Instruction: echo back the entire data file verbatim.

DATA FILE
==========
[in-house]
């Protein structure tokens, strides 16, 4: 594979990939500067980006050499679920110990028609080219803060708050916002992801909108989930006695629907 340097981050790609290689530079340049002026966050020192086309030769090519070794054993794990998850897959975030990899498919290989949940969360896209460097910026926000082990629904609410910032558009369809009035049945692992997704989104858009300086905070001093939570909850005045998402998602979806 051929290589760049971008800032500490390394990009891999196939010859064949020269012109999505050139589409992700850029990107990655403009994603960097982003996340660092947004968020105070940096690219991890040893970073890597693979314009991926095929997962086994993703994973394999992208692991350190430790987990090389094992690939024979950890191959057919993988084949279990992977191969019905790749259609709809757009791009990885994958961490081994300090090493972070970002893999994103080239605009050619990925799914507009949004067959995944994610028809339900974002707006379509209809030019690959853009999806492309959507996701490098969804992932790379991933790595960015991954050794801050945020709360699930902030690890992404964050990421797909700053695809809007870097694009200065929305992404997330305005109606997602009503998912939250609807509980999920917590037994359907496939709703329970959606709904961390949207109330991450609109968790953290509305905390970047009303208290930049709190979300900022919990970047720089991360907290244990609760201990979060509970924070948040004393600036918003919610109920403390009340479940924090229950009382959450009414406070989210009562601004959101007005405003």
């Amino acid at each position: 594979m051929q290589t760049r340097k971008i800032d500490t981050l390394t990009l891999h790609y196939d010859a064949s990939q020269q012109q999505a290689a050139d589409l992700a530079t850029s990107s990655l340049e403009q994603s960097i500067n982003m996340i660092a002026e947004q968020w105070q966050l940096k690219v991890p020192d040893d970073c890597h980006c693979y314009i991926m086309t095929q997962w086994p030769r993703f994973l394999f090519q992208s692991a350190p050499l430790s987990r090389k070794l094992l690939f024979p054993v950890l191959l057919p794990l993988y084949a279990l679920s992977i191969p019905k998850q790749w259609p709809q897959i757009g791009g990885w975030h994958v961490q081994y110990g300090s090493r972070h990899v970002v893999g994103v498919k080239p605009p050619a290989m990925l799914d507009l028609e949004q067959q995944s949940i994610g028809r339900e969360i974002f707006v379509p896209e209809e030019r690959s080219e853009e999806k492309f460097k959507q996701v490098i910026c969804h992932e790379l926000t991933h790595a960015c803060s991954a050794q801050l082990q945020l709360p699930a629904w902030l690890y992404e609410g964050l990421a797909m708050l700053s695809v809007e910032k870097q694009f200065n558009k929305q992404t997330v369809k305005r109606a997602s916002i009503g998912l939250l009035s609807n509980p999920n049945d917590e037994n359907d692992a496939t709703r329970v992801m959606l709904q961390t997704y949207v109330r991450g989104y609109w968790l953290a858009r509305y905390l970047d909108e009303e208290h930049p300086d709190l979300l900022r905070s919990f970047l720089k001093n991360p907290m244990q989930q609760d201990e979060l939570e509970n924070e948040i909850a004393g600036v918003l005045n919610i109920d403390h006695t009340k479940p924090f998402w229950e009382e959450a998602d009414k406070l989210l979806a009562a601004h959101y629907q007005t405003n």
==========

[in-house]
């Protein structure tokens, strides 16, 4: 594979990939500067980006050499679920110990028609080219803060708050916002992801909108989930006695629907 340097981050790609290689530079340049002026966050020192086309030769090519070794054993794990998850897959975030990899498919290989949940969360896209460097910026926000082990629904609410910032558009369809009035049945692992997704989104858009300086905070001093939570909850005045998402998602979806 051929290589760049971008800032500490390394990009891999196939010859064949020269012109999505050139589409992700850029990107990655403009994603960097982003996340660092947004968020105070940096690219991890040893970073890597693979314009991926095929997962086994993703994973394999992208692991350190430790987990090389094992690939024979950890191959057919993988084949279990992977191969019905790749259609709809757009791009990885994958961490081994300090090493972070970002893999994103080239605009050619990925799914507009949004067959995944994610028809339900974002707006379509209809030019690959853009999806492309959507996701490098969804992932790379991933790595960015991954050794801050945020709360699930902030690890992404964050990421797909700053695809809007870097694009200065929305992404997330305005109606997602009503998912939250609807509980999920917590037994359907496939709703329970959606709904961390949207109330991450609109968790953290509305905390970047009303208290930049709190979300900022919990970047720089991360907290244990609760201990979060509970924070948040004393600036918003919610109920403390009340479940924090229950009382959450009414406070989210009562601004959101007005405003």
């Amino acid at each position: 594979m051929q290589t760049r340097k971008i800032d500490t981050l390394t990009l891999h790609y196939d010859a064949s990939q020269q012109q999505a290689a050139d589409l992700a530079t850029s990107s990655l340049e403009q994603s960097i500067n982003m996340i660092a002026e947004q968020w105070q966050l940096k690219v991890p020192d040893d970073c890597h980006c693979y314009i991926m086309t095929q997962w086994p030769r993703f994973l394999f090519q992208s692991a350190p050499l430790s987990r090389k070794l094992l690939f024979p054993v950890l191959l057919p794990l993988y084949a279990l679920s992977i191969p019905k998850q790749w259609p709809q897959i757009g791009g990885w975030h994958v961490q081994y110990g300090s090493r972070h990899v970002v893999g994103v498919k080239p605009p050619a290989m990925l799914d507009l028609e949004q067959q995944s949940i994610g028809r339900e969360i974002f707006v379509p896209e209809e030019r690959s080219e853009e999806k492309f460097k959507q996701v490098i910026c969804h992932e790379l926000t991933h790595a960015c803060s991954a050794q801050l082990q945020l709360p699930a629904w902030l690890y992404e609410g964050l990421a797909m708050l700053s695809v809007e910032k870097q694009f200065n558009k929305q992404t997330v369809k305005r109606a997602s916002i009503g998912l939250l009035s609807n509980p999920n049945d917590e037994n359907d692992a496939t709703r329970v992801m959606l709904q961390t997704y949207v109330r991450g989104y609109w968790l953290a858009r509305y905390l970047d909108e009303e208290h930049p300086d709190l979300l900022r905070s919990f970047l720089k001093n991360p907290m244990q989930q609760d201990e979060l939570e509970n924070e948040i909850a004393g600036v918003l005045n919610i109920d403390h006695t009340k479940p924090f998402w229950e009382e959450a998602d009414k406070l989210l979806a009562a601004h959101y629907q007005t405003n």